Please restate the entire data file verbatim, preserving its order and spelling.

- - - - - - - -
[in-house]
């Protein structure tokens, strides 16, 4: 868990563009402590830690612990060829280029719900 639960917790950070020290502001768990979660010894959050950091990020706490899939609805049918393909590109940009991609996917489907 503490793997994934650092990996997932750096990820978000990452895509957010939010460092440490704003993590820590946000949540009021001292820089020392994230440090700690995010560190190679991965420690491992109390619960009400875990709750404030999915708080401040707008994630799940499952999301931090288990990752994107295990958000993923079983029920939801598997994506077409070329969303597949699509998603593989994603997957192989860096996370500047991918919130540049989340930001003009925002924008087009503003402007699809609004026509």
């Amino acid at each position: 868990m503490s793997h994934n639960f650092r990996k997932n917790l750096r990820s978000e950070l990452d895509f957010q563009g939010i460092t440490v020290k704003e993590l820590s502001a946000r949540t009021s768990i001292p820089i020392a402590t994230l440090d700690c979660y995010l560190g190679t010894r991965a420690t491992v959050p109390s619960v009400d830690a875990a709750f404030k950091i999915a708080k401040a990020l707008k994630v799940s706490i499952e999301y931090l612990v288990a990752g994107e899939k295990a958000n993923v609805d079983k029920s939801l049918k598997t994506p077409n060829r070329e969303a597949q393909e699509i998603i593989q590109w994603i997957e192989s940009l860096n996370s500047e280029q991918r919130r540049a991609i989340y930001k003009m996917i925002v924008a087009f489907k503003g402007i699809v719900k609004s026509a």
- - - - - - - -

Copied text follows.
[in-house]
């Protein structure tokens, strides 16, 4: 868990563009402590830690612990060829280029719900 639960917790950070020290502001768990979660010894959050950091990020706490899939609805049918393909590109940009991609996917489907 503490793997994934650092990996997932750096990820978000990452895509957010939010460092440490704003993590820590946000949540009021001292820089020392994230440090700690995010560190190679991965420690491992109390619960009400875990709750404030999915708080401040707008994630799940499952999301931090288990990752994107295990958000993923079983029920939801598997994506077409070329969303597949699509998603593989994603997957192989860096996370500047991918919130540049989340930001003009925002924008087009503003402007699809609004026509």
């Amino acid at each position: 868990m503490s793997h994934n639960f650092r990996k997932n917790l750096r990820s978000e950070l990452d895509f957010q563009g939010i460092t440490v020290k704003e993590l820590s502001a946000r949540t009021s768990i001292p820089i020392a402590t994230l440090d700690c979660y995010l560190g190679t010894r991965a420690t491992v959050p109390s619960v009400d830690a875990a709750f404030k950091i999915a708080k401040a990020l707008k994630v799940s706490i499952e999301y931090l612990v288990a990752g994107e899939k295990a958000n993923v609805d079983k029920s939801l049918k598997t994506p077409n060829r070329e969303a597949q393909e699509i998603i593989q590109w994603i997957e192989s940009l860096n996370s500047e280029q991918r919130r540049a991609i989340y930001k003009m996917i925002v924008a087009f489907k503003g402007i699809v719900k609004s026509a």